I’m sure I heard recently that if you give someone your copyright you’re permitted to claim it back after a certain period…must investigate.

    • @Julie, Copyright protection does not last “in perpetuity” and the Copyright Office clause is not bonkers, it’s what transpires when transferring a copyright.

      • @Debra Weiss, I was referring to clause 2 in the Jane’s Addiction photo release.

        • @Julie, I’m aware of that. Since the contract calls for a transfer of copyright, there’s a reason their attorneys included that clause.

          • @Debra Weiss, Have you seen this before in a contract presented to a photographer at a concert?

        • @Julie, Have you seen this before in a contract presented to a photographer at a concert?

          • @Julie, No – but it wouldn’t matter whether it was at a concert or not. It would be (or something similar) in any contract that required a transfer of copyright.

            • @Debra Weiss, I suppose what I’m getting at is the burden on the photographer who isn’t being paid to go to lengths to protect the third party. Of course their attorneys want it in, I just find it (can’t think of best word) that it’s come to this when a performer appears on a public stage.

              • @Julie, The photographer who will work for free has already placed the burden on themselves and the entire community. Working for no compensation is sheer idiocy. Yet, so many of you seem to make a willing and conscious decision to do so. It is no wonder that contracts such as JA’s are becoming more and more prevalent. Why wouldn’t they present photographers with this contract. They know exactly with whom they are dealing.

                • @Debra Weiss, You’re just trying to cheer me up! : )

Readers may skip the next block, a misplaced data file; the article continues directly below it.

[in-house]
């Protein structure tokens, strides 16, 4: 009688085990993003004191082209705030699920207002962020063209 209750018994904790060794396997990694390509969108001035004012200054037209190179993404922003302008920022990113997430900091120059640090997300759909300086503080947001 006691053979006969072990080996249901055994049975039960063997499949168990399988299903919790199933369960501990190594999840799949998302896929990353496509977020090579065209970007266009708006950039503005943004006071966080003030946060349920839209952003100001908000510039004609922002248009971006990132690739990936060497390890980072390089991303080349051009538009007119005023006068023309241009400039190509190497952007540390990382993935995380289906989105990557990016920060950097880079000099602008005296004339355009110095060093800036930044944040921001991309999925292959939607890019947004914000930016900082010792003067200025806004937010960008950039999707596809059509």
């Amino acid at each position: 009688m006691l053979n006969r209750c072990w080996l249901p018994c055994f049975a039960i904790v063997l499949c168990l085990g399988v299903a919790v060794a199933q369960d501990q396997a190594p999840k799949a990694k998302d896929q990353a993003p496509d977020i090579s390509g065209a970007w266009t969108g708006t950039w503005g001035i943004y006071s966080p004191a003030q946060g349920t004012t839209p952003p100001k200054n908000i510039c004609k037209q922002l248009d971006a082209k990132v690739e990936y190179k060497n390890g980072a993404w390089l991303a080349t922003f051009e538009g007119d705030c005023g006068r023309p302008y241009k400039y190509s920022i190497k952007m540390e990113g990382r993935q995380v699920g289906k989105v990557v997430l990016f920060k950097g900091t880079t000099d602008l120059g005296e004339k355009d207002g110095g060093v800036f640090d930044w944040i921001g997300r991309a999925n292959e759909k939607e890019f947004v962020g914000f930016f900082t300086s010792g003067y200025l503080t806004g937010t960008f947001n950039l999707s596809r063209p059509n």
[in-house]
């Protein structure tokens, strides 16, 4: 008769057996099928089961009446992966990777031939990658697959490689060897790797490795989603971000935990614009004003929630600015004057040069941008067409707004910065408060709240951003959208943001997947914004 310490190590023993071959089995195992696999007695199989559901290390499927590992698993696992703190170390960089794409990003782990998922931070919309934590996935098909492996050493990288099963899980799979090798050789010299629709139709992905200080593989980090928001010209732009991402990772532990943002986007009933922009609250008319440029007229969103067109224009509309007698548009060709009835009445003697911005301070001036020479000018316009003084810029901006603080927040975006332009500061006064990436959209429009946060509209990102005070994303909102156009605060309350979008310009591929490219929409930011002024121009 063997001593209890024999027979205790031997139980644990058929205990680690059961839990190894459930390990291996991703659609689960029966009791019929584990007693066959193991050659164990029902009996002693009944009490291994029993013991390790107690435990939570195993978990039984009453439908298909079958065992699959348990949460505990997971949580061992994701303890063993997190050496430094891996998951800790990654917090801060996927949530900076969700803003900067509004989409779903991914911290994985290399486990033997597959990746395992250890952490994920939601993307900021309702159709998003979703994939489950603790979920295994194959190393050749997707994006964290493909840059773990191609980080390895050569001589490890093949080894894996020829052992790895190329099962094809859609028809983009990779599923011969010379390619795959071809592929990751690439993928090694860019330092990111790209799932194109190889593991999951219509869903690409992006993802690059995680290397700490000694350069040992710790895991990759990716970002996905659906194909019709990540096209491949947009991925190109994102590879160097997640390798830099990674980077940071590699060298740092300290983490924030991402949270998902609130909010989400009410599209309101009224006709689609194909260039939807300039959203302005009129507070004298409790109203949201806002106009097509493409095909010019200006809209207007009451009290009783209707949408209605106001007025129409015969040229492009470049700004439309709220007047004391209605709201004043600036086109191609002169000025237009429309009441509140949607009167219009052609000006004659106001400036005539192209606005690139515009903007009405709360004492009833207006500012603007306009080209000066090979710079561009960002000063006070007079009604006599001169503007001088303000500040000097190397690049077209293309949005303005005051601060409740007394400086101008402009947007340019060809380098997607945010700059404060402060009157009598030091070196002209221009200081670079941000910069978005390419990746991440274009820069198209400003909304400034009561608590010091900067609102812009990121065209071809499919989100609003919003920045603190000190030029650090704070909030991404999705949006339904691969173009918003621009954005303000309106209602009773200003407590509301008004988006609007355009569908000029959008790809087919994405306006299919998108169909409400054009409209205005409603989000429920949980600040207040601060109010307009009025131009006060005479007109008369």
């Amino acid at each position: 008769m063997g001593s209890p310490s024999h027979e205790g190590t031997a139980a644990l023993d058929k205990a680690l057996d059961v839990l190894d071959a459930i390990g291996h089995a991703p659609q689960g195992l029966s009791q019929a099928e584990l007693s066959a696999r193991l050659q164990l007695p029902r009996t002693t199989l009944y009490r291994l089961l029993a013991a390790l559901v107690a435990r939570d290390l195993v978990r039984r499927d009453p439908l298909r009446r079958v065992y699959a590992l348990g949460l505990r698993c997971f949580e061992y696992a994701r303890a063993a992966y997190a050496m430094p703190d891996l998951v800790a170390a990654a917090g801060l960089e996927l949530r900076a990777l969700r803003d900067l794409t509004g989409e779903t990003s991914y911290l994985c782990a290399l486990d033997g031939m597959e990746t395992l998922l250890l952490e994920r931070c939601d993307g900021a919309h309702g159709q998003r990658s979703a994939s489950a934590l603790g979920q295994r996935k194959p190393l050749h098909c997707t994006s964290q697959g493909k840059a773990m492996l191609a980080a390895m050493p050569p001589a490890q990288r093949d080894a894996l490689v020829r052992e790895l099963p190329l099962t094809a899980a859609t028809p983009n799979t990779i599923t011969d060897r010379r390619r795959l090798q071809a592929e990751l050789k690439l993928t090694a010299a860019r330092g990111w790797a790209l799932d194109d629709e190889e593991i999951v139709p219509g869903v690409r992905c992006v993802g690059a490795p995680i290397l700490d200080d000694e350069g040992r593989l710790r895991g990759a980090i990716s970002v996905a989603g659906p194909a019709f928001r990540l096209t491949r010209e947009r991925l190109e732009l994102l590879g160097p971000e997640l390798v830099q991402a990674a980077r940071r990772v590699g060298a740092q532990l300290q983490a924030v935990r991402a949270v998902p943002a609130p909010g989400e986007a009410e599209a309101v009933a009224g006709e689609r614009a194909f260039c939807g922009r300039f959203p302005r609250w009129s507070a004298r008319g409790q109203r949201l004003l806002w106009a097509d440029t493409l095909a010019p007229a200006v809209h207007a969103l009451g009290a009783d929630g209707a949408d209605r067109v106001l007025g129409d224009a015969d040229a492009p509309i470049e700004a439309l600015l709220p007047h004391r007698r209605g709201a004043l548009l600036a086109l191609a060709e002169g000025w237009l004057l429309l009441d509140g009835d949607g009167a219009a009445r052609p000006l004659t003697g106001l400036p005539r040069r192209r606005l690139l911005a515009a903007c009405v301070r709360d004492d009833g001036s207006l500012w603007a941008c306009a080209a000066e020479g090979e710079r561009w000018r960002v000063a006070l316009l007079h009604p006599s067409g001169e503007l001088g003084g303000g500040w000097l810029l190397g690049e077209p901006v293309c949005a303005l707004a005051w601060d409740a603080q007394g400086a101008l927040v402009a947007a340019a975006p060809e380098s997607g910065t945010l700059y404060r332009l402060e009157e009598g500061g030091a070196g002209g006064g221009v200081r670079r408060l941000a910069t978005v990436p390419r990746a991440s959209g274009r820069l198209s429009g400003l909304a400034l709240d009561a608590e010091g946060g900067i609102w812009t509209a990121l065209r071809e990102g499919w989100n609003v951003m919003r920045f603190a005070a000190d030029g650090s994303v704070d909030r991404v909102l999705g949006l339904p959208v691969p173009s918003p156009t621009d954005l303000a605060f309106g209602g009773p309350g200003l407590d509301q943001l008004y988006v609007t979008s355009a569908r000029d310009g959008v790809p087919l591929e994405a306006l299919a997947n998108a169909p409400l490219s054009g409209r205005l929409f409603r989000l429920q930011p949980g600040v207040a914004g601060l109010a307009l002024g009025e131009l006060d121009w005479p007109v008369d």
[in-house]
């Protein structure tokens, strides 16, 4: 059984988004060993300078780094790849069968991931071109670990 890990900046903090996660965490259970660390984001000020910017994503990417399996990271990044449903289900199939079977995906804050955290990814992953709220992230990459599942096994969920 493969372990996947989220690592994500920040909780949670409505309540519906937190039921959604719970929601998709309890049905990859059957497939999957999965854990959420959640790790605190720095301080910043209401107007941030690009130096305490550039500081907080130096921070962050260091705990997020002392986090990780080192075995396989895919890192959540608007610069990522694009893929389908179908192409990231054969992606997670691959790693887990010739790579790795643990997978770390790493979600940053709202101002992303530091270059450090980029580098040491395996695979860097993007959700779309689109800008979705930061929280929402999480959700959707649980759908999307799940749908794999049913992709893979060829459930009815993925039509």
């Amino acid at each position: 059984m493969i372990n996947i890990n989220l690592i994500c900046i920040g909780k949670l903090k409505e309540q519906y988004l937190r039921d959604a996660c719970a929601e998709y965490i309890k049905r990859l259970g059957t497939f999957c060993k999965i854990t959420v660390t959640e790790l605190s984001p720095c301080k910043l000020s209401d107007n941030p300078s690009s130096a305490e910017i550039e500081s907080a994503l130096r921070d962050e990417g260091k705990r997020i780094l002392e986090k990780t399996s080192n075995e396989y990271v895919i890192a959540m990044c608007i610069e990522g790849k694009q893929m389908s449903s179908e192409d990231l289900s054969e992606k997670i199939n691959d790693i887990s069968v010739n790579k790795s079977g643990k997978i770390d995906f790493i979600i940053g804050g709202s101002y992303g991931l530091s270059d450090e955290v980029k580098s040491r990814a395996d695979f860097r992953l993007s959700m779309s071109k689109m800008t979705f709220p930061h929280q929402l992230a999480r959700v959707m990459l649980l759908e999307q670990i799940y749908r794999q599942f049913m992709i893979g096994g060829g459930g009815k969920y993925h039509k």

I am not a photographer, and when I said “free” I meant “little”. I would never and have never suggested anyone shoot anything for free. I’ve worked in music/celeb image syndication for nearly 20 years, I do understand what’s going on here. That doesn’t make me any less aggravated at the state of play though!

                  • @Julie, “Little” is more damaging than free and free is pretty damaging. It isn’t only happening in music – this is taking place in every genre of photographer. I understand the aggravation part all too well.

                    • @Debra Weiss, meant to say “every genre of photography” . This forum needs an editing tool.

                    • @Debra Weiss, I know you do, we’re on the same side here.

                    • @Julie, Now, if we could just get the actual photographers on the same side we’re on, maybe it would be a different business. Unfortunately, I don’t believe that will ever happen.

      • @Shane, Excellent, that’s a great info, thanks.

        • @Julie

          That may be US law, but wondering if that would stand up internationally?

          During the Second World War, the Japanese often demanded POWs sign agreements not to escape. Such an agreement was contrary to military regulations but necessary to keep men alive. It was common therefore to sign Mickey Mouse, Donald Duck, Judy Garland or just “Dorothy”, Al Capone etc. etc. and those phony names were signed on the advice of POW military lawyers, who said that law applies differently to contracts signed under duress than contracts signed voluntarily.

          • @Robin Rowland, This is completely non-analogous. Please do not trivialize what WW11 POW’s endured by comparing that to a photographer who has made a conscious decision to accept a bad deal.

  5. This is very common for performance shooting. It’s also common for editorial shoots of celebrities. PR people are showing up on set with copyright transfer contracts. Sign it or “never shoot one of our celebrities again”.

    • @Tricia, It is NOT normal for a publicist to drop a contract like this on set. no way. Any “agreements” are presented before the shoot date and never include any transfer of rights.

      If you sign an agreement with these terms you’re insane.